Wednesday, May 29th, 2013
Last week, Grant Acord, a 17-year-old student in Oregon, was arrested on charges of attempted aggravated murder, among other things, after police found evidence supporting their suspicion that he was planning to build a bomb and blow up his school. Yesterday, his mother said in a statement that her son suffers from “PANDAS, a rare form of OCD.”
A few years back we ran a story about PANDAS, which stands for pediatric autoimmune neuropsychiatric disorders associated with streptococcal infections. Our article contained several examples of young children who had been developing completely typically until a strep infection triggered a radical change in their personality and behavior, marked by the same characteristics as a severe case of obsessive-compulsive disorder (OCD). Though the condition is supported by experts as well established as Susan Swedo, M.D., chief of the pediatrics and developmental neuroscience branch at the National Institutes of Mental Health (NIMH), it’s a controversial one; many doctors don’t believe it exists.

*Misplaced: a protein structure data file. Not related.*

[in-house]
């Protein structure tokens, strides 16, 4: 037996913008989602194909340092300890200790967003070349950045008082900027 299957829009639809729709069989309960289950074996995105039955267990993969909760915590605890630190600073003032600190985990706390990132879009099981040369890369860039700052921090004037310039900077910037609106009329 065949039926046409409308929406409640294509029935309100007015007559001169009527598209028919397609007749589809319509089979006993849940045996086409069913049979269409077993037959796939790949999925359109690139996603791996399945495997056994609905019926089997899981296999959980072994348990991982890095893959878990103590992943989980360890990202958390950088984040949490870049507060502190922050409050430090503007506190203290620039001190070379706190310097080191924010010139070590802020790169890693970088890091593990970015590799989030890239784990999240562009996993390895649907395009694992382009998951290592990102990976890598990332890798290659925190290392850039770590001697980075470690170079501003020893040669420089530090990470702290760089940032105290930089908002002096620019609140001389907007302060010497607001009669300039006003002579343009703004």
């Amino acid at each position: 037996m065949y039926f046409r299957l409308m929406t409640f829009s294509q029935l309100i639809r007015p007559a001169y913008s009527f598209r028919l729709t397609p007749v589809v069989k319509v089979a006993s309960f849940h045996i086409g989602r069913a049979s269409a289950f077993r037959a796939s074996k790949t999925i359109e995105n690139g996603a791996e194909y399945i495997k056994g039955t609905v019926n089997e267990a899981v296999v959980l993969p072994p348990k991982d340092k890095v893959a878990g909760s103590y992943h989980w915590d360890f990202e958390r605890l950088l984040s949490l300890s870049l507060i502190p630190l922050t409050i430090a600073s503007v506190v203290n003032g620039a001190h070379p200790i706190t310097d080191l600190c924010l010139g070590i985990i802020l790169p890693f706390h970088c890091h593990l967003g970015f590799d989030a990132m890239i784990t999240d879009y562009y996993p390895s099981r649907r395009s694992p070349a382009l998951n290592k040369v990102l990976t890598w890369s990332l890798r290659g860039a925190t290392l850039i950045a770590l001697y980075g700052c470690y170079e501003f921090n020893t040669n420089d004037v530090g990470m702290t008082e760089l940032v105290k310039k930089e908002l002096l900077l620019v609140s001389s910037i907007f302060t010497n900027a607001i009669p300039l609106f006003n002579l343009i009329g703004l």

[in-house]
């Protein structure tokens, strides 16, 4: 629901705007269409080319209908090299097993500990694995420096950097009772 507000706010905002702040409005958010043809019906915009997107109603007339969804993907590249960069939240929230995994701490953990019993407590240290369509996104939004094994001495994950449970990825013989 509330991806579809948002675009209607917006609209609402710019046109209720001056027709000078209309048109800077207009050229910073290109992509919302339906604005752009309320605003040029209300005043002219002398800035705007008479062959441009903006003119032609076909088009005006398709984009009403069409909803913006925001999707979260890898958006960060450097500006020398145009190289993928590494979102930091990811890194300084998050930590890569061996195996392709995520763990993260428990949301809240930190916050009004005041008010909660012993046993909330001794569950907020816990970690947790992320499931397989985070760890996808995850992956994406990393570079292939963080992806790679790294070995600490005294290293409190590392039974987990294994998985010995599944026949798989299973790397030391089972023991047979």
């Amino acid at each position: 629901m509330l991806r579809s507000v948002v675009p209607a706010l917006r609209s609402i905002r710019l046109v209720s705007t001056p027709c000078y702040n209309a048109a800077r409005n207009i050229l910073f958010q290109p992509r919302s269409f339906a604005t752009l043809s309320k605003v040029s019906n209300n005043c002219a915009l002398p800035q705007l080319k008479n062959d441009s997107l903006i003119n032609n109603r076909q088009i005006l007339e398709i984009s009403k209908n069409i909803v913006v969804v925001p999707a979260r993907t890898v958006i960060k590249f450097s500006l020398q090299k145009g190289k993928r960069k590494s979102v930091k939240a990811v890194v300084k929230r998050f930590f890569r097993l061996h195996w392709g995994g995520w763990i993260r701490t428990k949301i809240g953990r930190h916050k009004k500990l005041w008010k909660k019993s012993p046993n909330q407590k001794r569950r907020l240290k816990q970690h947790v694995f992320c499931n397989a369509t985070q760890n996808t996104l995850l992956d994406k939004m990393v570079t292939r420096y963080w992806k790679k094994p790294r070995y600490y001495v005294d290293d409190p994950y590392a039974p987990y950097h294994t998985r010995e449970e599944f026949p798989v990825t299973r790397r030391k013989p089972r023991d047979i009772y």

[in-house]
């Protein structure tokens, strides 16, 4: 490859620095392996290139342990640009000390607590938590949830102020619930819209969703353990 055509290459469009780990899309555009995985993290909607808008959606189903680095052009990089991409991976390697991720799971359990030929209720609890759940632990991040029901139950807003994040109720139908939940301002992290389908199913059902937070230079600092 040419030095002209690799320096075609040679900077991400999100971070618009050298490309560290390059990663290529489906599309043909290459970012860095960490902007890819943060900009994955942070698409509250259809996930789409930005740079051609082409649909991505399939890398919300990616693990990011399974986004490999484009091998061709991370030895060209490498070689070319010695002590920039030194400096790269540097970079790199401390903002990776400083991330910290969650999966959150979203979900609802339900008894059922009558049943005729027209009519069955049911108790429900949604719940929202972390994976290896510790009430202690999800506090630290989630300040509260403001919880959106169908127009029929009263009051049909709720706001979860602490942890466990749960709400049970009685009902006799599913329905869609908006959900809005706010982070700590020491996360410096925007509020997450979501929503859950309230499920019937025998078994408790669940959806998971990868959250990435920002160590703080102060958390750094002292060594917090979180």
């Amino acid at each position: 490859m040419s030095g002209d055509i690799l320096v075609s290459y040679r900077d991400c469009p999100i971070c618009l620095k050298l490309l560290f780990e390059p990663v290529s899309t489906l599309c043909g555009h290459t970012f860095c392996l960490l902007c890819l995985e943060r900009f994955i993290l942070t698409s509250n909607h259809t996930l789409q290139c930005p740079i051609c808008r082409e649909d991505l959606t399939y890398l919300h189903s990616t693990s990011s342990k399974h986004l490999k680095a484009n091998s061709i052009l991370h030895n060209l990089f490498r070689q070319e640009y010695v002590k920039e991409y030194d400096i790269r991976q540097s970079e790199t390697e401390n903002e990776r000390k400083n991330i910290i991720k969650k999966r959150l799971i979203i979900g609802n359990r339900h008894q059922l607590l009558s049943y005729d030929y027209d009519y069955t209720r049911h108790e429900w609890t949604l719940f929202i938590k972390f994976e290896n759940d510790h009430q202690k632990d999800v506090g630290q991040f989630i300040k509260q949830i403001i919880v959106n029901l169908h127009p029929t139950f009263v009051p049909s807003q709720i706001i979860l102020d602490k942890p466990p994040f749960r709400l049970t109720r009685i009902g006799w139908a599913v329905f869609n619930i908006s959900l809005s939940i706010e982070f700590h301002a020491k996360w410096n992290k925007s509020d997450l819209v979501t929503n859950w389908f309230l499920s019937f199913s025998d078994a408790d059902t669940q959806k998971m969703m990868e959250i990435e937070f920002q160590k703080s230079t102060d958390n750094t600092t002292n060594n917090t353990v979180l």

Meanwhile, the parents whose children are diagnosed with it–and the children themselves–suffer terribly. They watch their son or daughter turn into a different child. They struggle to understand how to calm their child’s fears and how to protect their other children from the physical harm the affected child often inflicts. One mom we interviewed for our story had to quit her job to care for her son, and sell her home in order to pay for his treatment. For parents like these, and the parents of Grant Acord, the controversy surrounding the diagnosis isn’t nearly as important as simply finding an effective treatment. (In some cases, antibiotics helps to ease symptoms.)
Researchers are studying and revising what’s known about the condition all the time. In fact, last year, NIMH changed the name PANDAS to PANS–for pediatric acute-onset neuropsychiatric syndrome. The new name was designed to create a broader category of OCD that isn’t directly linked to strep.
The story in Oregon, which technically has a “happy” ending, brings up important points. One is that it’s crucial for children with mental health issues to get the right help. And another is that we need to teach our children to do what Grant Acord’s classmate did when he thought something seemed strange: He spoke up, and may have prevented an awful tragedy.
Image: Girl at the end of a tunnel via Shutterstock.
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